“Women Street Photographers,” edited by Gulnara Samoilova (Prestel)
When Parisian authorities issued a decree in 1800 requiring women to obtain a permit to wear pants in public, the French writer George Sand defied the order. She dressed in men’s clothes and walked from one end of Paris to the other, later writing about the exhilarating feeling of being able to go wherever she wanted, whenever she wanted, and not have anyone pay attention.
Melissa Breyer, a writer and photographer, recounts that bit of feminist history in an excellent introduction to a new book, “Women Street Photographers,” arguing that Sand’s “peripatetic explorations” of 1830s Paris helped pave the way for later generations of women who would use cameras, not pens, to chronicle their impressions of public life.
The book showcases the work of 100 women around the world today using cameras and cell phones to capture the lyrical moments of everyday life — what Henri Cartier-Bresson once called “the decisive moment.” The pictures —tender and funny, mysterious and unsettling — were curated by Gulnara Samoilova, a former Associated Press photographer and founder of the Women Street Photographers project.
In scenes from India, Karine Bizard captures a close-up of an intense-looking man getting a shave along the banks of the Ganges, while in Pushkar, Dimpy Bhalotia observes an elegant pattern of birds over the shoulder of a man and his camel. Farnaz Damnabi explores reflections in glass in a moody shot of women napping on a bus in Tehran. Orna Naor opts to shoot in black and white for a heartwarming image of three fully clothed Palestinian women romping in the surf on a Tel Aviv beach, while Regula Tschumi exploits the emotional register of saturated color for a joyous shot of two girls in shiny turquoise skirts dancing on a street in Accra, Ghana. In New York, Suzanne Stein’s intimate portrait of a couple living on the street in the East Village records the moment when Melissa is thinking about turning herself in to police on outstanding warrants, which would mean leaving her partner, DJ.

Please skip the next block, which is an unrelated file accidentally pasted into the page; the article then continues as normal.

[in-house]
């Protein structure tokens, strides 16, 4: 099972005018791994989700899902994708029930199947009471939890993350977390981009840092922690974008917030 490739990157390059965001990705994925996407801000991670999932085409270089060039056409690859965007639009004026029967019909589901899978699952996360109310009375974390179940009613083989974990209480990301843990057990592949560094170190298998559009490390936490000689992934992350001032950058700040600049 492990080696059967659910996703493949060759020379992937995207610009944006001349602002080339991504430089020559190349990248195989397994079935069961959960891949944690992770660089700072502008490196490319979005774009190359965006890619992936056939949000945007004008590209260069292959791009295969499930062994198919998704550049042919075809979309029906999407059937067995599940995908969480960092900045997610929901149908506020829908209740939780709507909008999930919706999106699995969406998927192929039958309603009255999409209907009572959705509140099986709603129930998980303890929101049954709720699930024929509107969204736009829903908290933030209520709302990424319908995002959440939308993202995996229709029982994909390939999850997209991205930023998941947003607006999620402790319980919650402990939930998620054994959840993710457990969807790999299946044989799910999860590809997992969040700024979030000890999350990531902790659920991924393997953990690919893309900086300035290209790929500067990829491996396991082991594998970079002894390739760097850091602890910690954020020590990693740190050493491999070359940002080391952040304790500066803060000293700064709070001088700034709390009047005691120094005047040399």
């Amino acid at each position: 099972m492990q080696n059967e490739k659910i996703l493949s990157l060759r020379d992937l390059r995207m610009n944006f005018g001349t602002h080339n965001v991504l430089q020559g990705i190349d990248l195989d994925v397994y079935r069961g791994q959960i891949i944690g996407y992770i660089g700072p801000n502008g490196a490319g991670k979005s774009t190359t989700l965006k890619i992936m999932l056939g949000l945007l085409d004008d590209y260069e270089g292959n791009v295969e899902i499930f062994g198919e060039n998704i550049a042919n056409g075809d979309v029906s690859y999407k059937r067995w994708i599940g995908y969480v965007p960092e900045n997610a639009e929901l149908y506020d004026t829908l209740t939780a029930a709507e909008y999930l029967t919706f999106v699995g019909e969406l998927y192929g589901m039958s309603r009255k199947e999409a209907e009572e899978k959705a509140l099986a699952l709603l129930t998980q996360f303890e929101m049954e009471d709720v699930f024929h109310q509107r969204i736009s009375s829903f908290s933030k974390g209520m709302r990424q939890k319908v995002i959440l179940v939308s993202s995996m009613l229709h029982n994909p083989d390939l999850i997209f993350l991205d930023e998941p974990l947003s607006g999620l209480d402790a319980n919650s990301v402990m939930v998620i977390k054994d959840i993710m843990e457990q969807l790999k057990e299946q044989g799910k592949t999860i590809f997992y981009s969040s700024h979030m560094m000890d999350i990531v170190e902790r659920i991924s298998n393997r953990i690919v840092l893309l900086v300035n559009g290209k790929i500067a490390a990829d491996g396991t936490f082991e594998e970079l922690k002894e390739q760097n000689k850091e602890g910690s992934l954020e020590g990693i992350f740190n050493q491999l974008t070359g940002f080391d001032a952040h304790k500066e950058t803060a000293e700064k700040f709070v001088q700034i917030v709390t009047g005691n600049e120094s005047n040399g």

Readers may wonder what, if anything, distinguishes this body of work from that of male documentary photographers? Probably nothing in terms of subject, composition or technique. What is unique are the hurdles that female photographers in the field have historically faced — not just cultural, ethnic and religious taboos, but also misogyny and the pervasive threat of sexual harassment and violence. In that respect, this book is more than an anthology; as Breyer notes in her introductory essay, it’s a celebration of hard-won freedoms.
Ann Levin worked for The Associated Press for 20 years, including as national news editor at AP headquarters in New York. Since 2009 she’s worked as a freelance writer and editor.
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